What is the next item on your bucket list you aim to achieve?

There’s a hole in the bucket, Liza. I can just keep adding…

Which came first, the chicken or the egg? How?

The egg, and what cracked open surprised everyone.

Children are… (complete the sentence or paragraph).

Children are resilient, and they still need care, even past their teens.

If you had to eat one meal every day for the rest of your life, what would it be?

Green salad with tangerines, nuts, and balsamic dressing

Dilled Pot Roast

What is your favorite game/sport to play? When did you discover it?

Fluxx: a card game the family plays, because, like life, your plans don’t always work, but it’s still enjoyable.

I discovered it years ago in Uncles, the toy store within Aunties Bookstore. I read the directions and bought decks for each family for Christmas. We’ve been playing ever since.


Desert island playlist or music (limit 10 pieces). Books (limit 10)?


Sounds from Tuesday Evening by Scott

Cosmos by Jordan

Imagine John Lennon

Mind Games John Lennon

In My Life John Lennon

Where My Heart Will Take Me Russell Watson

Blowin In the Wind Peter, Paul, and Mary

Oh He Oh Jim Boyd

Simple Gifts Raffi

To Live is to Fly Townes Van Zandt


Go and Come Back by Joan Abelove

Survivor’s Guide to Your Island

Hitchhikers Guide to the Galaxy Trilogy

The Hobbit

Lord of the Rings Trilogy

5 Blank Books (I’m sure I could invent pen and ink)


What is the scariest thing you’ve ever done? The result?

What: Stood up for myself.

Result: Grief and Relief.

What is the biggest risk you’ve ever taken in your life? How did it work out?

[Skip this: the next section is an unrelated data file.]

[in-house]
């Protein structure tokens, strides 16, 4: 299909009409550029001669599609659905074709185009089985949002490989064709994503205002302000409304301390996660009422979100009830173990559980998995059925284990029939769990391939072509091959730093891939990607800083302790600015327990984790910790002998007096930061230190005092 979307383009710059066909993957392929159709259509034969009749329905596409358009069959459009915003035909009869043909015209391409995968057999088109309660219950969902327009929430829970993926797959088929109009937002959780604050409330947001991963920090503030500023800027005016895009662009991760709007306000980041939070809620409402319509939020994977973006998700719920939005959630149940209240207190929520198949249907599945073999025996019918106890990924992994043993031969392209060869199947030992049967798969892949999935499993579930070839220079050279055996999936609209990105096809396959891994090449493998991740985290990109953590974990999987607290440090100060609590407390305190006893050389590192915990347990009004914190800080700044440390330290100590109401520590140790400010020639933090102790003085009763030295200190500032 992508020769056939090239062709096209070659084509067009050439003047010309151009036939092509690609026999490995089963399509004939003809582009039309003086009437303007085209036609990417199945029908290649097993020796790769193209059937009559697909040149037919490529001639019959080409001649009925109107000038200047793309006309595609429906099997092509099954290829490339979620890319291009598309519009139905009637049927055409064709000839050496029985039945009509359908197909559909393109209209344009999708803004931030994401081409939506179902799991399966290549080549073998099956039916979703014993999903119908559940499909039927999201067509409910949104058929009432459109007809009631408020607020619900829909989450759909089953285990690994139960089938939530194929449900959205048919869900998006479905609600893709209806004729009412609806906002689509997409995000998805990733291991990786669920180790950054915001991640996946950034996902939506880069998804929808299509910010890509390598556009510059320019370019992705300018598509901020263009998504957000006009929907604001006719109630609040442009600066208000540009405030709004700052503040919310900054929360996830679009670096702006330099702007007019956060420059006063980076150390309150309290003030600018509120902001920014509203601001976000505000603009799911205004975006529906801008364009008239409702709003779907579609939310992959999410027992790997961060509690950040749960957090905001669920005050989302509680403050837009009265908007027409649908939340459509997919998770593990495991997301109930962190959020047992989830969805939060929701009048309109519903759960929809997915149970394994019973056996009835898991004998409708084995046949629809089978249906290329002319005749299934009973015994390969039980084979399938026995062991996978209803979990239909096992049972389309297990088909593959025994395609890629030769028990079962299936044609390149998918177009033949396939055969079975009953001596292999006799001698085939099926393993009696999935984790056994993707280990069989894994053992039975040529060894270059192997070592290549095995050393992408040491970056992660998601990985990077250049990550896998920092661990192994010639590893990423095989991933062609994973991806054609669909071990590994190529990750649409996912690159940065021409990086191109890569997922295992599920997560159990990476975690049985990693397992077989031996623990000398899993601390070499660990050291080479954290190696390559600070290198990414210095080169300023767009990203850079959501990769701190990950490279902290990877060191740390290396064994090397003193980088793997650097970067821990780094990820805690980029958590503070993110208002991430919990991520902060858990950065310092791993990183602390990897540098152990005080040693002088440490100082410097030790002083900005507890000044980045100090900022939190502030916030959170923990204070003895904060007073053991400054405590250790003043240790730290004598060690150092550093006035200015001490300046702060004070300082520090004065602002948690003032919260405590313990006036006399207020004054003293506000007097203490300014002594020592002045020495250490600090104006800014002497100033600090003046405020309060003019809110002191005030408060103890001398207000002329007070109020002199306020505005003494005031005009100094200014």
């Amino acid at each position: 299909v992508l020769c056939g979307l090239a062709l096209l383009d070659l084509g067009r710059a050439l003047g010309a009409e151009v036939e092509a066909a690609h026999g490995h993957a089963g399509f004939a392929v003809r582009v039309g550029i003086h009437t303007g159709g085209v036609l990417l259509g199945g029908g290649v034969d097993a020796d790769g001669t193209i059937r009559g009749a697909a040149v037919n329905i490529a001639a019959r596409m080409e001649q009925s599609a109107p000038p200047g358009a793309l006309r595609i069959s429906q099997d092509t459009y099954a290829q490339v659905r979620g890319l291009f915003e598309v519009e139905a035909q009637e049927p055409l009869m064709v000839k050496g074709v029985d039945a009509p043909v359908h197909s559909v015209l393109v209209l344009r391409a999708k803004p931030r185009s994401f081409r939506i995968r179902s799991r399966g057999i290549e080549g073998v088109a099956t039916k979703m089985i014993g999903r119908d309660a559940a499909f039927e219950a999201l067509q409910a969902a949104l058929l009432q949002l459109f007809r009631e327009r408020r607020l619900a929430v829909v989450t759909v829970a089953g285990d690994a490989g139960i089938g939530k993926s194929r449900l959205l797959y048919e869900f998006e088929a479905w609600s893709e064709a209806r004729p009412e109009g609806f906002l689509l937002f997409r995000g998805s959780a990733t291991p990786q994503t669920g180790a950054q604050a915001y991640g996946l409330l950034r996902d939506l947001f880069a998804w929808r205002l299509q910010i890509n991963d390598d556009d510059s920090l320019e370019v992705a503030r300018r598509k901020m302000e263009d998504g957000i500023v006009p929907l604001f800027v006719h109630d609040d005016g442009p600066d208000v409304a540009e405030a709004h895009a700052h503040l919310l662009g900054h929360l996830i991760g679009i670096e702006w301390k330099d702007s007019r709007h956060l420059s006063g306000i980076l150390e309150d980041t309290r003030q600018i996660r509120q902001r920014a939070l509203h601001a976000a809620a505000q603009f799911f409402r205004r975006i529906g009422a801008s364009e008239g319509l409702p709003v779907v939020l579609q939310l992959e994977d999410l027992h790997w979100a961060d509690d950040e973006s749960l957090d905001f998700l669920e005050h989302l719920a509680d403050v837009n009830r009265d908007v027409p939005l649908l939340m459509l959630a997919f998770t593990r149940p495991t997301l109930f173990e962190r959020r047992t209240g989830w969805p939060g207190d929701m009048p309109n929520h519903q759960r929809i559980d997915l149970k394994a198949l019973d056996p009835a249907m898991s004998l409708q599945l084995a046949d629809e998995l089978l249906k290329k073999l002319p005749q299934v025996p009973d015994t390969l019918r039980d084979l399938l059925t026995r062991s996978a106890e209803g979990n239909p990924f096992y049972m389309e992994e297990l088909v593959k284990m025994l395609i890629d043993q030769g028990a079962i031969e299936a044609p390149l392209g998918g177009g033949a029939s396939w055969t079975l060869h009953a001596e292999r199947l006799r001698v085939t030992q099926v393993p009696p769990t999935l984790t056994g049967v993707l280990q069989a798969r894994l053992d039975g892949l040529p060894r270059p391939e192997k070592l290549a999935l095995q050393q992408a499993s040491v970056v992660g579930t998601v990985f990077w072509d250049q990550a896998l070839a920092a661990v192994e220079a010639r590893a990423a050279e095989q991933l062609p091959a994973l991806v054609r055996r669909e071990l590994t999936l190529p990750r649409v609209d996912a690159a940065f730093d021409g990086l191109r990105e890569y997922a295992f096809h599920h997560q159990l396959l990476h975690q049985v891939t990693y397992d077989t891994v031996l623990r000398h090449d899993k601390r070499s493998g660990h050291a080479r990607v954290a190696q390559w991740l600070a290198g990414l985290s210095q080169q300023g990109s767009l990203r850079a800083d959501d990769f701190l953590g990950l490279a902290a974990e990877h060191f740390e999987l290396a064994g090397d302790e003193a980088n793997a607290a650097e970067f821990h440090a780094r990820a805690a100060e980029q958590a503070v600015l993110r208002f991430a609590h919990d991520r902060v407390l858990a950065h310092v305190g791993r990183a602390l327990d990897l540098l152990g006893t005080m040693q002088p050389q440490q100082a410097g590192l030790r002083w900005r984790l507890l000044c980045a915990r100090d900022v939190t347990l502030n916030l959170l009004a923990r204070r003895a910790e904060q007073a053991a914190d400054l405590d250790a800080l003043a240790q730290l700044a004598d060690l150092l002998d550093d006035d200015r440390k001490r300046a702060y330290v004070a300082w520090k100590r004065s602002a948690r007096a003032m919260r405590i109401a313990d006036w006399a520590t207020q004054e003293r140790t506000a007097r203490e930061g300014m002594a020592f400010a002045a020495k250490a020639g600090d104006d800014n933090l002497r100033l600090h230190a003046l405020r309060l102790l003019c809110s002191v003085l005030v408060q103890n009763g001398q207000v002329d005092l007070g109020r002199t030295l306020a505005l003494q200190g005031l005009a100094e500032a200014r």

I’m a worry wart, so I don’t take risks. But my husband and I have been married for twenty-seven years. That risk seems to have worked out.

What teacher had the biggest impact on your life? How did they impact you? Does this teacher know the impact they had on you?

Teacher: Dr. Francis Kazemek, an English professor at Eastern Washington University in the 1980’s.

His seminar, student project approach is much the direction of reformers today and was his model. As an over-achiever, I dove into projects and surrounded myself with the topics, creating learning that fit what I needed to learn so I could become a better teacher. I believe he knew the affect he had on his students; we kept in touch off and on for years.

What is your proudest moment as an educator?

Whenever my students engage, and my job is truly one of facilitation, then I smile. Pride comes in daily doses for students and teachers, because teaching and learning is daily.

These amazing educators I have tagged:

Brendan Murphy

Tracy Watanabe and response

JoAnn Jacobs and response

Theresa Allen and response

 Jackie Gerstein

Laura Gilchrist

Paula Neidlinger

Scott Hazeu and response

Bart Miller

 Susan Angel

Tara Smith

To answer these questions:

  1. When did you know what you wanted to do for a career? How did you discover that?
  2. What are your top three favorite books of all time?
  3. If you could only read one blogger next year, who would it be?
  4. What advice do you have for educators today?
  5. What is on your bucket list?
  6. If you could go anywhere in the world where would you go?
  7. What is your favorite quote?
  8. What song lyrics move you?
  9. If you could sit with any 5 people dead or alive around your dinner table who would you choose and why?
  10. What are your five favorite verbs?
  11. What six words sum up your philosophy [of life or of education]?

Thanks for joining the Meme Homework and whatever you can do — I’ll be delighted to learn from you!

  1. Acknowledge the nominating blogger.
  2. Share 11 random facts about yourself.
  3. Answer the 11 questions the nominating blogger has created for you.
  4. List 11 bloggers.
  5. Post 11 questions for the bloggers you nominate to answer, and let all the bloggers know they have been nominated. Don’t nominate a blogger who has nominated you.
  6. Please share with me a link to your response [They are sharing here].



Happy New Year !